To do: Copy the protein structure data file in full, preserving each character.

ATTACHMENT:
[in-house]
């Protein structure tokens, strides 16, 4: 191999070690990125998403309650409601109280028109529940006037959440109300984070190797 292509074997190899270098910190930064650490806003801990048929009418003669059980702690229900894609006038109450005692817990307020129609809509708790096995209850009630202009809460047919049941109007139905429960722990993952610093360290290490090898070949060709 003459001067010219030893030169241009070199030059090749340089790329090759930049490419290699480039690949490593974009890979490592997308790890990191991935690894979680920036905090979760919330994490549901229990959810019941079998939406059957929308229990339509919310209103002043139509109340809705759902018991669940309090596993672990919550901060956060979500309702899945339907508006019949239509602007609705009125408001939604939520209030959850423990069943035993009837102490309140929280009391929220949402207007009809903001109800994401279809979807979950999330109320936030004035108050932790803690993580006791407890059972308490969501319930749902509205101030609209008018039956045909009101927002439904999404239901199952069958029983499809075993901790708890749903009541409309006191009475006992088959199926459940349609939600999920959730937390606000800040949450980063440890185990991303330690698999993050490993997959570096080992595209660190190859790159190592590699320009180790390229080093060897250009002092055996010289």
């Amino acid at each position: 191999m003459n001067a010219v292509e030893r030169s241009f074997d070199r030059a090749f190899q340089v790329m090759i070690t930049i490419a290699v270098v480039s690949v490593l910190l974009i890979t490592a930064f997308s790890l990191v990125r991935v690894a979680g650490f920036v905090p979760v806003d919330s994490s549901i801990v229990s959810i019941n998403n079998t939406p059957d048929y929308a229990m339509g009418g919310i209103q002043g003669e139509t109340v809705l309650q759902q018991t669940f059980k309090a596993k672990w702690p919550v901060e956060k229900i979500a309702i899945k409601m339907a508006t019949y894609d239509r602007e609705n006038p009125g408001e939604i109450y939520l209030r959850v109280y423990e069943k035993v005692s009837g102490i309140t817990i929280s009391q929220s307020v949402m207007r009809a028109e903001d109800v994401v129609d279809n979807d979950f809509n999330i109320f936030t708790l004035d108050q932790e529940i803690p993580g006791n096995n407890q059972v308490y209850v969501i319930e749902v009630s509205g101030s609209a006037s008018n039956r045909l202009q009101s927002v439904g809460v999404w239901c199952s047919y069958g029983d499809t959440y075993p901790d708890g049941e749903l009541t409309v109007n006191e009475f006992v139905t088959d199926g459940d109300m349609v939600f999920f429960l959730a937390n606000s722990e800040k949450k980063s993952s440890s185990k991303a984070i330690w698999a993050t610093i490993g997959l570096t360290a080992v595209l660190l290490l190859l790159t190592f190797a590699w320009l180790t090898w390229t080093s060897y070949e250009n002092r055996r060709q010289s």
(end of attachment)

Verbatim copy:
[in-house]
């Protein structure tokens, strides 16, 4: 191999070690990125998403309650409601109280028109529940006037959440109300984070190797 292509074997190899270098910190930064650490806003801990048929009418003669059980702690229900894609006038109450005692817990307020129609809509708790096995209850009630202009809460047919049941109007139905429960722990993952610093360290290490090898070949060709 003459001067010219030893030169241009070199030059090749340089790329090759930049490419290699480039690949490593974009890979490592997308790890990191991935690894979680920036905090979760919330994490549901229990959810019941079998939406059957929308229990339509919310209103002043139509109340809705759902018991669940309090596993672990919550901060956060979500309702899945339907508006019949239509602007609705009125408001939604939520209030959850423990069943035993009837102490309140929280009391929220949402207007009809903001109800994401279809979807979950999330109320936030004035108050932790803690993580006791407890059972308490969501319930749902509205101030609209008018039956045909009101927002439904999404239901199952069958029983499809075993901790708890749903009541409309006191009475006992088959199926459940349609939600999920959730937390606000800040949450980063440890185990991303330690698999993050490993997959570096080992595209660190190859790159190592590699320009180790390229080093060897250009002092055996010289």
């Amino acid at each position: 191999m003459n001067a010219v292509e030893r030169s241009f074997d070199r030059a090749f190899q340089v790329m090759i070690t930049i490419a290699v270098v480039s690949v490593l910190l974009i890979t490592a930064f997308s790890l990191v990125r991935v690894a979680g650490f920036v905090p979760v806003d919330s994490s549901i801990v229990s959810i019941n998403n079998t939406p059957d048929y929308a229990m339509g009418g919310i209103q002043g003669e139509t109340v809705l309650q759902q018991t669940f059980k309090a596993k672990w702690p919550v901060e956060k229900i979500a309702i899945k409601m339907a508006t019949y894609d239509r602007e609705n006038p009125g408001e939604i109450y939520l209030r959850v109280y423990e069943k035993v005692s009837g102490i309140t817990i929280s009391q929220s307020v949402m207007r009809a028109e903001d109800v994401v129609d279809n979807d979950f809509n999330i109320f936030t708790l004035d108050q932790e529940i803690p993580g006791n096995n407890q059972v308490y209850v969501i319930e749902v009630s509205g101030s609209a006037s008018n039956r045909l202009q009101s927002v439904g809460v999404w239901c199952s047919y069958g029983d499809t959440y075993p901790d708890g049941e749903l009541t409309v109007n006191e009475f006992v139905t088959d199926g459940d109300m349609v939600f999920f429960l959730a937390n606000s722990e800040k949450k980063s993952s440890s185990k991303a984070i330690w698999a993050t610093i490993g997959l570096t360290a080992v595209l660190l290490l190859l790159t190592f190797a590699w320009l180790t090898w390229t080093s060897y070949e250009n002092r055996r060709q010289s």